Who knew free money could be so complicated? The Pasco Sheriff's Office is looking at a three-year, $4.3 million federal economic stimulus grant to add 24 deputies to its department. It's long way from the 60 deputies that Sheriff Bob White requested, but much more palatable considering the long-term price tag that must be assumed locally when the grant expires.
White wants to parlay part of the windfall into resurrecting the helicopter unit he planned to disband amid a shrinking county budget. Unfortunately, it's not just a case of rearranging job titles for pilots-turned-patrol deputies. The helicopters carry $232,000 in annual operating costs in the sheriff's budget and a $60,000 hangar lease paid for by the county.
In addition, the county must come up with $400,000 for one-time capital costs associated with the 24 new hires — not counting Penny for Pasco sales tax money for the cruisers.
Though not a requirement, prudent planning also should dictate the county set aside $360,000 for each of the next three years to help absorb the 24 deputies' salaries and benefits that will transfer entirely to the county in October 2012.
By our math, that's as much $1.05 million in unanticipated expenses from the first year of the federal grant. White proposed to forgo his initial request of $639,000 for eight new deputies to help offset the expense. That's big of him, but those hires were not guaranteed and, in fact, highly unlikely to be approved by commissioners whose own budget proposal calls for laying off 127 people and eliminating 132 vacant positions within county government.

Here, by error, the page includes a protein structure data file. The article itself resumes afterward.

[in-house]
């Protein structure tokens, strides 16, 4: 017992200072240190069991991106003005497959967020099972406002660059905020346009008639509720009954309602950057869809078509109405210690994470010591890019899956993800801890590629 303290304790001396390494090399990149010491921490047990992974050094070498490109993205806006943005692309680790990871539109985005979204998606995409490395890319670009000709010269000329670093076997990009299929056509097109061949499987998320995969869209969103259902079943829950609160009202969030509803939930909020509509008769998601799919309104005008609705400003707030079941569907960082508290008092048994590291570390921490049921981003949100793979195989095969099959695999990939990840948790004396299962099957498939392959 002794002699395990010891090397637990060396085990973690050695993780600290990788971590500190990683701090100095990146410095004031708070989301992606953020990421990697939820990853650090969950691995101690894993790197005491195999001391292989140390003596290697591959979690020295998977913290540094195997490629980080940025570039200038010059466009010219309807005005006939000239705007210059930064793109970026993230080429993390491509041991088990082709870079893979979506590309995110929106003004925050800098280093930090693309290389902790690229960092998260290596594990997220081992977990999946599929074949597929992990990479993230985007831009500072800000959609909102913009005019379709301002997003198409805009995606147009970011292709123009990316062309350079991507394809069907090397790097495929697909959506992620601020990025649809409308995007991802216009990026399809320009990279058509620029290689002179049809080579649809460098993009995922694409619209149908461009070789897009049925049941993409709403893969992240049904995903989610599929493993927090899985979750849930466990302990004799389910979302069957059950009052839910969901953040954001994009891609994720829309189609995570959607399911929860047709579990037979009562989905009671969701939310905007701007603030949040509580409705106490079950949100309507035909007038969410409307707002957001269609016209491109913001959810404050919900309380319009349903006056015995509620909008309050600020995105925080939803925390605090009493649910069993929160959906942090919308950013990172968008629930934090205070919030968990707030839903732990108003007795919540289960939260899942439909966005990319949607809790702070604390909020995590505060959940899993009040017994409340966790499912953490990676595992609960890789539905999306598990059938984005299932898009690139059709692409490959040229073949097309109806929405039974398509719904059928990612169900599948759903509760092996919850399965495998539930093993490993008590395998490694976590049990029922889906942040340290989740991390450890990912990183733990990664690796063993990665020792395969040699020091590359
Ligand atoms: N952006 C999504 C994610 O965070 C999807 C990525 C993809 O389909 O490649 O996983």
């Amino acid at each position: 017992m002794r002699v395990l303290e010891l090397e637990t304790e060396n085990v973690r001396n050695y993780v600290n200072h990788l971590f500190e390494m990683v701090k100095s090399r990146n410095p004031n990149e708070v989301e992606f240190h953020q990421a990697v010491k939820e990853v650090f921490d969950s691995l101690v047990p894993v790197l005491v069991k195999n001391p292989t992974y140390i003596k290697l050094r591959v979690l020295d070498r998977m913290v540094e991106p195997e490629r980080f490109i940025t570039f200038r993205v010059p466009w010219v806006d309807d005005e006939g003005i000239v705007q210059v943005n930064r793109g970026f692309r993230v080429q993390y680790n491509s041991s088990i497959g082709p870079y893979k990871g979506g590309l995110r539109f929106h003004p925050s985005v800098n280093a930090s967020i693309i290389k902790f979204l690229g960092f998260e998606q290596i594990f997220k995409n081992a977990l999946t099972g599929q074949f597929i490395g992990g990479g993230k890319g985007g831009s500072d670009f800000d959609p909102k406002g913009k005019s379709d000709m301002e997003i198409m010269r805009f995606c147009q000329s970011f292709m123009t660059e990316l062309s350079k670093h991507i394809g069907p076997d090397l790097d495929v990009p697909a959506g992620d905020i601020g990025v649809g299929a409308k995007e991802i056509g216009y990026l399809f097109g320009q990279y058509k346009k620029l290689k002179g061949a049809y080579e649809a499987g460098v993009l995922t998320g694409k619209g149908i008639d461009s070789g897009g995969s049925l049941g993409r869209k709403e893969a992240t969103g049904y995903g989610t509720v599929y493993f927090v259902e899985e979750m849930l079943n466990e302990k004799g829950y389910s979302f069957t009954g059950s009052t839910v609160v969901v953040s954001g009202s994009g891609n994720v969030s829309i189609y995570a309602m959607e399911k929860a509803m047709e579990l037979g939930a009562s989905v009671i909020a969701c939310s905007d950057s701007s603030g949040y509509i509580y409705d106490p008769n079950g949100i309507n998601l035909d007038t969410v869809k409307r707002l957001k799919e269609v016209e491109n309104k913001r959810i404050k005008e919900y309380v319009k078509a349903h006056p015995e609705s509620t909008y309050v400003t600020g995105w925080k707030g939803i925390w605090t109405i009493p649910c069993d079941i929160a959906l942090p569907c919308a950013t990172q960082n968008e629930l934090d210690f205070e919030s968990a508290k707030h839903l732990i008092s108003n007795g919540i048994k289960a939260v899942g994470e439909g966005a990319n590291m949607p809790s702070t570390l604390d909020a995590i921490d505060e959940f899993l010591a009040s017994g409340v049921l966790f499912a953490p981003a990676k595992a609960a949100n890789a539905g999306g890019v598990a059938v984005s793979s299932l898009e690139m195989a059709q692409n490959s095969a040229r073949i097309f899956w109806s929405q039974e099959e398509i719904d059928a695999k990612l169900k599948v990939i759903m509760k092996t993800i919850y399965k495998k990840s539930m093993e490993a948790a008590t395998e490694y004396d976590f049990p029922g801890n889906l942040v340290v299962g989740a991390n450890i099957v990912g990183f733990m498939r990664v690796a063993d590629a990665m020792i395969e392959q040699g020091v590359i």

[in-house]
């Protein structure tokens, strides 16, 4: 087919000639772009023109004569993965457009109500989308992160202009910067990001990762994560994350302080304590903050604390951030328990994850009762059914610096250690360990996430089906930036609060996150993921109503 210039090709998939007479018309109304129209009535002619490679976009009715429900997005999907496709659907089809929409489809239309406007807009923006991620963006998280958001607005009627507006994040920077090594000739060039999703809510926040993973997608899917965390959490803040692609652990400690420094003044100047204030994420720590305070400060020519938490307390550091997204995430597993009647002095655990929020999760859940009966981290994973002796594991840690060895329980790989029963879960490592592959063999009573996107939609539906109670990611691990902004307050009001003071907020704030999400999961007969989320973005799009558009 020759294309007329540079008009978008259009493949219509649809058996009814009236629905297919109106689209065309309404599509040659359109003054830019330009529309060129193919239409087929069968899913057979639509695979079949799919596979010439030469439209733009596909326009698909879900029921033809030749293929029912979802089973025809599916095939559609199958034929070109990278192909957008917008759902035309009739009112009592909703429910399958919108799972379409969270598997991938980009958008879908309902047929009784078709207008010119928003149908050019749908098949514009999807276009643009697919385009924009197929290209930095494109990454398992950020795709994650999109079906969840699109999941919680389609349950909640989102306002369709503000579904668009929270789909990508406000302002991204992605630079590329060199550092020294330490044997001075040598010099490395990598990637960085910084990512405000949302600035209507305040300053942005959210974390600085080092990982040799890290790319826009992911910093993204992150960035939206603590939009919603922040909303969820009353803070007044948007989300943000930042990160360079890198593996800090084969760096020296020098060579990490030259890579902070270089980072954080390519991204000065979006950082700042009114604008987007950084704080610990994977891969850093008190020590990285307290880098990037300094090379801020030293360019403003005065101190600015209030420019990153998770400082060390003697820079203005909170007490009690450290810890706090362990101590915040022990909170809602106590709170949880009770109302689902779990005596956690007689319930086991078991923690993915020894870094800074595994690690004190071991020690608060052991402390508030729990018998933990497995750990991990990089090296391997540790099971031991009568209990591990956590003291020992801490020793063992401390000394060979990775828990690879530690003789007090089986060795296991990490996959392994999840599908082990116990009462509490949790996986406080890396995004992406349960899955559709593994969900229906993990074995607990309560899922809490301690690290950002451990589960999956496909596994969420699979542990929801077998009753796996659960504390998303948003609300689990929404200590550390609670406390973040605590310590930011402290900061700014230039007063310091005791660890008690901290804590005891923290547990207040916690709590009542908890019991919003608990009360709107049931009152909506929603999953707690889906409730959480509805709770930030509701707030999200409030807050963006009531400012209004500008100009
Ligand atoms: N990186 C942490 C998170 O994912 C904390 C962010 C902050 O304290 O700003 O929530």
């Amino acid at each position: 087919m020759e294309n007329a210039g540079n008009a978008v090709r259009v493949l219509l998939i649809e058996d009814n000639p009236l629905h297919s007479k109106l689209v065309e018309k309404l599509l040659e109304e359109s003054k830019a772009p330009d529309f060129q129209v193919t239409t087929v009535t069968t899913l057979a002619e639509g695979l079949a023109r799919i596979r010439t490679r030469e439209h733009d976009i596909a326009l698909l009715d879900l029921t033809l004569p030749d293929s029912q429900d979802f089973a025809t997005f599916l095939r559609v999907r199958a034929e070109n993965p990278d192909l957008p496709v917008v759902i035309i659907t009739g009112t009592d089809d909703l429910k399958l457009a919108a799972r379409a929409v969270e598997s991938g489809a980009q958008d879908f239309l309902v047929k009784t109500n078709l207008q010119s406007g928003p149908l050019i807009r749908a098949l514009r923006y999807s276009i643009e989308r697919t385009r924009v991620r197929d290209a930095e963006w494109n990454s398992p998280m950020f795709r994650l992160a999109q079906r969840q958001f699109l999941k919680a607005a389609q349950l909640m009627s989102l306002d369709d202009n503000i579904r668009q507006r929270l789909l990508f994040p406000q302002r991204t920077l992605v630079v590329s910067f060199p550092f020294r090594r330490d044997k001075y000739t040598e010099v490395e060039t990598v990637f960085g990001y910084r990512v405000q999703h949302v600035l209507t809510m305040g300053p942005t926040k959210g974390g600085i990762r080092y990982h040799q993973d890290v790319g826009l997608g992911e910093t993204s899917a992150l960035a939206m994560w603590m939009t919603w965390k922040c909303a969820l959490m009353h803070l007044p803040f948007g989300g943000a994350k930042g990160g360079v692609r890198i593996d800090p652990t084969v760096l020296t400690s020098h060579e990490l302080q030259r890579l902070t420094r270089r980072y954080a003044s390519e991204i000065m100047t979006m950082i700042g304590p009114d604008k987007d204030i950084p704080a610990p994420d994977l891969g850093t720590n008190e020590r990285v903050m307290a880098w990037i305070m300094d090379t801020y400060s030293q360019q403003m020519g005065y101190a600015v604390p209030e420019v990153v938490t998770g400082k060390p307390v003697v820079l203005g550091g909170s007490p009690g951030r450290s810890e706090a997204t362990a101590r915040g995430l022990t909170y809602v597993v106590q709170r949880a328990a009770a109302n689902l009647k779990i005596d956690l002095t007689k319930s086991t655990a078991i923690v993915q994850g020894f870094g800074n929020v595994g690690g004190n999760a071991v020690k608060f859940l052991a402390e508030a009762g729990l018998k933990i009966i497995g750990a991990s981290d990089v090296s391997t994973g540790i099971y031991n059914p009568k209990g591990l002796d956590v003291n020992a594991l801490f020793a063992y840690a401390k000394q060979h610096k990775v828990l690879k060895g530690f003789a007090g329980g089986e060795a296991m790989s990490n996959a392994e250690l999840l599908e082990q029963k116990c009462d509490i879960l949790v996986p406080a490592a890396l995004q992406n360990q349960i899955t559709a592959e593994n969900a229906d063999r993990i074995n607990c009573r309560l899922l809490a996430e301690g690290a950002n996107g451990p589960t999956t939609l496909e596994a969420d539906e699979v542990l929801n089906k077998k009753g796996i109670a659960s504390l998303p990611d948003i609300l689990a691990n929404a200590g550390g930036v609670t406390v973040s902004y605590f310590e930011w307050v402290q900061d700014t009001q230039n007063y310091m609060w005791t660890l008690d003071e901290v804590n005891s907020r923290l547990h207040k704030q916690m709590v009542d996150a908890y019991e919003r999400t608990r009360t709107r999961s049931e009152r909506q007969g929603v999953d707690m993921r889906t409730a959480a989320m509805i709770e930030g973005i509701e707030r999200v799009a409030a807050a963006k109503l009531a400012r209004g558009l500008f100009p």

By law, the $60,000 hangar lease is the responsibility of the county and it would be unwise to ground the aerial unit over that modest expenditure. However, White should be prepared to do some horse-trading as well and help identify savings within his own agency to cover the helicopters' $232,000 operating costs — savings he earlier promoted as a way to put more feet on the street to beef up road patrol units.
In June, while announcing the first version of his proposed budget — the one that excised the aviation unit — the sheriff told journalists he was reducing or eliminating important — but not essential — services. If the helicopters aren't essential, then it is imperative for White to help find the money to keep them flying or else ground them for the more vital purpose of road patrol.
The dollars may seem miniscule compared to the $150 million in property taxes in the general fund, but White's agency annually takes up to 55 percent of that money for law enforcement and the jail. Meanwhile, commissioners are trying to spread around $11 million from a proposed property tax increase to soften more than $30 million in expected budget cuts. Of particular note is the commission's budget proposal to lay off 20 firefighter/emergency medical technicians financed from the general fund.
Here's where White's leadership is key. The $292,000 for the aerial unit's overhead costs and hangar lease is enough to pay the salary and benefits for five first-year firefighter/EMTs.
In suggesting a few weeks ago he would be open to overseeing the county's fire department, White said he would work to save money and to preserve firefighters' jobs if given the chance.
Here's an opportunity to prove it.